Discussion Forum Demographics


#1

What do you think about the demographics of discussion forums?

How do you think RO’s demographics stack up


Discussion Forum Demographics - Education
#2

I’m not sure about a lot of it. RO seems to be a little more male-heavy than those stats. Age range, I think we’re mostly 40+, although we’ve had regular members in their teens. Salary I couldn’t guess. We’re probably mostly suburban and rural.


#3

Interesting, suburban and rural and skewing 40+, opposite of their survey results.
What do you think about white, black, hispanic?


#4

Not sure about ethnicity since I don’t ask or care but I think we have almost those percentages in the age groups with the older being a little heavier represented; but we are shorter on the female perspective since the election hiatus.


#5

I don’t visit every topic so it is difficult to say what the age percentage might be. In the topics that I do participate, it seems to be 40+ age group. There are some youngins who participate on some topics, but many of them are less conservative than the geriatric bunch of which I am a member…so to speak.


#6

I would gather that we’re more or less in line with the OP in race demographics. We’ve had a few black members here. One, Seravee, still drops in once in a while. I don’t recall offhand anyone who identified as Hispanic other than TO (TheOperative), who founded RO; if I recall correctly, he’s of Cuban heritage. We’ve had some Asian women in earlier years. And although not necessarily a race (although it can be a biological line), we’ve also had several Jewish members.


#7

While you mentioned Cubans, I want to take exception to AS’s claim that Cubans invariably vote Republican as a reason to allow unfettered Hispanic immigration. If that were true, then WHY do you suppose BOTH Broward and Miami-Dade vote majority Democrat, election after election. Those two Florida Counties have, by FAR, the highest Cuban populations. In the 2016 election, as the Florida returns started coming in, the left-wing stations were all counting on Miami-Dade and Broward Counties to counter Trump’s lead in most of the rest of the State other than the Tampa area…and SAID so.


#8

C’mon, dude; let’s not get off-topic here. Take up the argument with AS in the Consolidated Immigration thread or one of the others where the debate rages.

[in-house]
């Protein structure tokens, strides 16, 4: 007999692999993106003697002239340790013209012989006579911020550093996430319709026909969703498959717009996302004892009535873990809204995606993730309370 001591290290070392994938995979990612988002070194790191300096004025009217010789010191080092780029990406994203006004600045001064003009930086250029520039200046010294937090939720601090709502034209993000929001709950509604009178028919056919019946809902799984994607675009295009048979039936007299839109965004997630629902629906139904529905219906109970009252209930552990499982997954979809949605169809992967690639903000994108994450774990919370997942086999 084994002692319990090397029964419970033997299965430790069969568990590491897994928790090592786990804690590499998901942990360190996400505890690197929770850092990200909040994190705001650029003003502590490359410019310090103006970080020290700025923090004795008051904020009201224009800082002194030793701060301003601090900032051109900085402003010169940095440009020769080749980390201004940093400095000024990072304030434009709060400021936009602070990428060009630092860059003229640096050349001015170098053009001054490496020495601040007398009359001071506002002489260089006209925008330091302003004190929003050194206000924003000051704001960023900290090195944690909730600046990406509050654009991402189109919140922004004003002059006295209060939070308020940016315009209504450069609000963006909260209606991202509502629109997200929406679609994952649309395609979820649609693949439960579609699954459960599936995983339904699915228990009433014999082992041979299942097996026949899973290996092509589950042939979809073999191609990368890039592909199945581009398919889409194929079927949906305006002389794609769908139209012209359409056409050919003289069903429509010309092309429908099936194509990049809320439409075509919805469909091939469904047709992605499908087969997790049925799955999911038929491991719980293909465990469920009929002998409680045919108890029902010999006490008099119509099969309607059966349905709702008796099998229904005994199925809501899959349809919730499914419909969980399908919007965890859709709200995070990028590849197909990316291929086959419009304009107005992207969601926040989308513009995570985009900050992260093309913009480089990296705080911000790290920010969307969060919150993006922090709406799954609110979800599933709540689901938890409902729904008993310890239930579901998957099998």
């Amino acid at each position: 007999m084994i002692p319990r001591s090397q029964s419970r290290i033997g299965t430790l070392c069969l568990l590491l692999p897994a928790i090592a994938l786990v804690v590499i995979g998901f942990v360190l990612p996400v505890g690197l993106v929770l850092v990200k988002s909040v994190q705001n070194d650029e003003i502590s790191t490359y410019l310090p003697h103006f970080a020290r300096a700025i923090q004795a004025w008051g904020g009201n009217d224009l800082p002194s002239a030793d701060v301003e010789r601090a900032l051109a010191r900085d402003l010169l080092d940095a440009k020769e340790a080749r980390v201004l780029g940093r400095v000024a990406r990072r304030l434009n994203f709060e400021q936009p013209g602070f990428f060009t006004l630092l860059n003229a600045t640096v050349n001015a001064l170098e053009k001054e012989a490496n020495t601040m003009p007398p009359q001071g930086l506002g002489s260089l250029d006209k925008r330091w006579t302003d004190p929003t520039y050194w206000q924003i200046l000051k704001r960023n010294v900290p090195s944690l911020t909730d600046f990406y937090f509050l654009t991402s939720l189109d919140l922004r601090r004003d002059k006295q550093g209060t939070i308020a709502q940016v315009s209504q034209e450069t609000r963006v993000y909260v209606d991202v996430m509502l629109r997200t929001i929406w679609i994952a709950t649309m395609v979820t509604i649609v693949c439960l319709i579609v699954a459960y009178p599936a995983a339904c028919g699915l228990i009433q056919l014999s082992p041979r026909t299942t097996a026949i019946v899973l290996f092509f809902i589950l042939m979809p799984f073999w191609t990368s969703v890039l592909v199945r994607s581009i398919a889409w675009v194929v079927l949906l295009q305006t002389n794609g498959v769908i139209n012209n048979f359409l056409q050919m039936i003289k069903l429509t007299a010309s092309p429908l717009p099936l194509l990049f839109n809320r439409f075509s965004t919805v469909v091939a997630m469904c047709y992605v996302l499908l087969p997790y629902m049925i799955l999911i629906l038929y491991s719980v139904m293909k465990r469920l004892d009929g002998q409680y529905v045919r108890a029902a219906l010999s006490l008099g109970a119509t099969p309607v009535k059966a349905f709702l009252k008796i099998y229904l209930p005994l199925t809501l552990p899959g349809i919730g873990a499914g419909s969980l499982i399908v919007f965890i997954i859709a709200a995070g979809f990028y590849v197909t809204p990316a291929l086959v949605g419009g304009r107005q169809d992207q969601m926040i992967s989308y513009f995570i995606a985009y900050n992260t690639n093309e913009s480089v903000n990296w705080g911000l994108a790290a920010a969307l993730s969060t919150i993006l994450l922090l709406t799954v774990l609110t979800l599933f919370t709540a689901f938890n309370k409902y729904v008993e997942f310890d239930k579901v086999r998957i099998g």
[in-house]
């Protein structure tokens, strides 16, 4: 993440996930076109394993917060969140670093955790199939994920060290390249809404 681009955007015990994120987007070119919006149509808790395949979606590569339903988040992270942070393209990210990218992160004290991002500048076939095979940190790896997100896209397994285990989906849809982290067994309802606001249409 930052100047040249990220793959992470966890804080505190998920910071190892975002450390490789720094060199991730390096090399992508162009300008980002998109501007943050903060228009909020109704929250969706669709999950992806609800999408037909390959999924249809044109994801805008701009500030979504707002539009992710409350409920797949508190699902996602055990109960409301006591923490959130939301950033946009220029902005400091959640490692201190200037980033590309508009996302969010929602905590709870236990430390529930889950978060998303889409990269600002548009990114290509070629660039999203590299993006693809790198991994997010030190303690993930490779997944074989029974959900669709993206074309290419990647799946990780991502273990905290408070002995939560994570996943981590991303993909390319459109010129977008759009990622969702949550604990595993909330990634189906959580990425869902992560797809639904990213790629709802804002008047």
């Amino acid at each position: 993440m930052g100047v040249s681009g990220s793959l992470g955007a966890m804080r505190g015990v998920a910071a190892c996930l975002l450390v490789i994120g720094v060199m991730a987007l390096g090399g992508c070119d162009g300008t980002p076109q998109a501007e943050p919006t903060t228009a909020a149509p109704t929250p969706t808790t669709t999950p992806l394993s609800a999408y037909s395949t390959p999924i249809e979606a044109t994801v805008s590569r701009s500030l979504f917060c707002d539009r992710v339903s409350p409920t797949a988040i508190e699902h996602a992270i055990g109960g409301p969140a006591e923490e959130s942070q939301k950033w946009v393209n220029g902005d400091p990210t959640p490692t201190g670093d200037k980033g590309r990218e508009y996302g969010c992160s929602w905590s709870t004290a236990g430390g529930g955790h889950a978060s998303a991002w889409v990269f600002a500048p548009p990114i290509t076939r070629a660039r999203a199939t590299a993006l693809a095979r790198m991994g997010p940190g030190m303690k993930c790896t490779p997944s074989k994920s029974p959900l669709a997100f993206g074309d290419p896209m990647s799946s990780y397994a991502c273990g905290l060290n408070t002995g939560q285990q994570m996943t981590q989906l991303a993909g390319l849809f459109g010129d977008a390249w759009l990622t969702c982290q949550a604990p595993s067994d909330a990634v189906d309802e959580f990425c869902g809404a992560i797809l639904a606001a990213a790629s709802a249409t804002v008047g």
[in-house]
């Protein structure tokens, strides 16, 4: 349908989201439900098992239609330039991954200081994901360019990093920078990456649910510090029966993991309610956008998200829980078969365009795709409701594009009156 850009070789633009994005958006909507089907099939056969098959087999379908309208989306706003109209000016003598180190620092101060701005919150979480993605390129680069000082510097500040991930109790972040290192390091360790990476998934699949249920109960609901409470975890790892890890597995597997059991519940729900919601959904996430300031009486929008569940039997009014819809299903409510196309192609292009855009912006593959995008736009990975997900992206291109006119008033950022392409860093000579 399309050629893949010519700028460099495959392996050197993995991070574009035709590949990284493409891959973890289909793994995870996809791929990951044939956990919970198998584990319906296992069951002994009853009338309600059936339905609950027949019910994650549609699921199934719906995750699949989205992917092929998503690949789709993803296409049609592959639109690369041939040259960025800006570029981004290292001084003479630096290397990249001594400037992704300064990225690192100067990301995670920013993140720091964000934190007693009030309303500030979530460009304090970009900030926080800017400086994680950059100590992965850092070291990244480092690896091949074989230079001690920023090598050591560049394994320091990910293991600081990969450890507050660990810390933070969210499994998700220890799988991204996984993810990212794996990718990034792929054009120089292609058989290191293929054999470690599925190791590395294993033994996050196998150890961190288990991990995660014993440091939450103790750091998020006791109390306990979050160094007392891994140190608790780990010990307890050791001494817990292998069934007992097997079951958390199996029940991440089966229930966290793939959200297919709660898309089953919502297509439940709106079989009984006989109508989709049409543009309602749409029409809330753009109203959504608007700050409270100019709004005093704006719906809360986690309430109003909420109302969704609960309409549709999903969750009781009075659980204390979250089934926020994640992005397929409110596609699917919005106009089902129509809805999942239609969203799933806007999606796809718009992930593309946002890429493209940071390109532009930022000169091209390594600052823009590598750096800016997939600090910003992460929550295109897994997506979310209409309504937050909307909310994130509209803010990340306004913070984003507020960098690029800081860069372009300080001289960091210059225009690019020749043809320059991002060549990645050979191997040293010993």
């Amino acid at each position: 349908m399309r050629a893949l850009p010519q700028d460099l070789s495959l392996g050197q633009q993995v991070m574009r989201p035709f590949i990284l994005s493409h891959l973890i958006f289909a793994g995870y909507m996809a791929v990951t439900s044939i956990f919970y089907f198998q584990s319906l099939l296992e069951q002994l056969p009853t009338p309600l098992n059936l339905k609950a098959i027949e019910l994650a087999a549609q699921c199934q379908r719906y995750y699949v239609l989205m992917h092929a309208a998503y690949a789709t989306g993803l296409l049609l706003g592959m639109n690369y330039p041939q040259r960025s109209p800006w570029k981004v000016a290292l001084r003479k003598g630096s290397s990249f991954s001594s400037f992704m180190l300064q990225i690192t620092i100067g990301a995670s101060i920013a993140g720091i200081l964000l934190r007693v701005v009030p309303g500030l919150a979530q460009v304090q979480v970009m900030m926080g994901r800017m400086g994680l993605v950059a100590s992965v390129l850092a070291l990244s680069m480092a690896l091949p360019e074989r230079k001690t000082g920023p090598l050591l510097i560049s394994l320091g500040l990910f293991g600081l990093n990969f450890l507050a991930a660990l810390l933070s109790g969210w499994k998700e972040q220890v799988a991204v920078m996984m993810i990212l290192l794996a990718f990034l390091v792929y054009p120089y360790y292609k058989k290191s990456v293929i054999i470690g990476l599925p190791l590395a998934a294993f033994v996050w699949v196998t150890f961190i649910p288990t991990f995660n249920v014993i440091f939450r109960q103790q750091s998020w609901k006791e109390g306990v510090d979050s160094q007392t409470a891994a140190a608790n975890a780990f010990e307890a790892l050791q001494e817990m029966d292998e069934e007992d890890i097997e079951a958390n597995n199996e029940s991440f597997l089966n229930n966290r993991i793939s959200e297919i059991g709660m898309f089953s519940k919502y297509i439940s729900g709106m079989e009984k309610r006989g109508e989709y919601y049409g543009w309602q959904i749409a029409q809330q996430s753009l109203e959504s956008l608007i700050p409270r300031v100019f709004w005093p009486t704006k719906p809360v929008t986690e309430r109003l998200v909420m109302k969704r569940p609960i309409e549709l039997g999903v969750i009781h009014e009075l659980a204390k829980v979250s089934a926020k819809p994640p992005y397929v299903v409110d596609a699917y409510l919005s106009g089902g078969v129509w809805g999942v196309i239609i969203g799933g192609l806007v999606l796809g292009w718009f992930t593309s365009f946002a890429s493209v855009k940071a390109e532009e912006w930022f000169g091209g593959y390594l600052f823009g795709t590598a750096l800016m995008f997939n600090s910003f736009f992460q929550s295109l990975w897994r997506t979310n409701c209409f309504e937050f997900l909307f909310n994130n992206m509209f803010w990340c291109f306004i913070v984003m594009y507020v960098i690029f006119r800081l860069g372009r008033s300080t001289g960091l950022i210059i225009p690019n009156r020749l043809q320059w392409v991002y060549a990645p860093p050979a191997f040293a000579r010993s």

#9

They supported Trump, and have supported every Republican President/Canidate before him:

Urban counties are urban counties; individual voters are individual voters.


#10

That’s interesting. But I notice that Cubans and non-Latinos are very close and vote almost the same. So this poll is more about non-Cuban Latinos than about Cubans.

I wonder if the results mean non-Cuban Latinos continue to hold ideological allegiances to the authoritarian regimes they hail from and so they voted for the authoritarian, Hillary.


#11

As for the online demographics, is anyone surprised that a plurality of people online are below age 30? The stereotype of older people disliking computers has some basis. While kids are fascinated by and drawn to technology, it’s just something else adults have to take time to learn.

But that’s wearing off with time. Anyone born after 1967 entered high school after the IBM PC was released. Each year, a greater percentage of the population was exposed to PC’s and then tablets and smart phones at a younger and younger age.

As a side note, I was thoroughly fascinated by the implications of the movie Surrogates. It’ll never happen, but it’s a very insightful commentary about the online world as is.


#12

I lived in south Florida for 11 years and I taught in Coconut Grove for 5 years. The school and church was 99.9% Cuban and very wealthy. The mayor of Miami, at the time, sent his children to our school in a limousine. I can tell you why Cubans vote almost exclusively Republican in Miami and other south Florida cities. From what I was told from many Cuban parents, the Bay of Pigs is what caused them to refuse to ever vote for a democrat and they’ve kept that promise. Wonderful people, btw. Loved it at that school.


#13

I’m 76 years old and became “computer literate” in 1992 when my employers decided I NEEDED to become familiar with computers. They sent me to a Vo-Tech to learn how to do a spreadsheet via Lotus 123. The instructor said, “You turn the computer on here, the monitor on here and the printer on here.” When that was done, he said, “Now at the c-prompt I want you to…” at which point, I asked what a “c-prompt” was. He said, “You’re really ignorant of this stuff, aren’t you?” Within two years, I was generating documents in the field, scanning them into my laptop (IBM at the time) and transmitting them to our Dallas office via telephone! Admittedly, I haven’t progressed much beyond that ability, but I am NOT “computer illiterate.”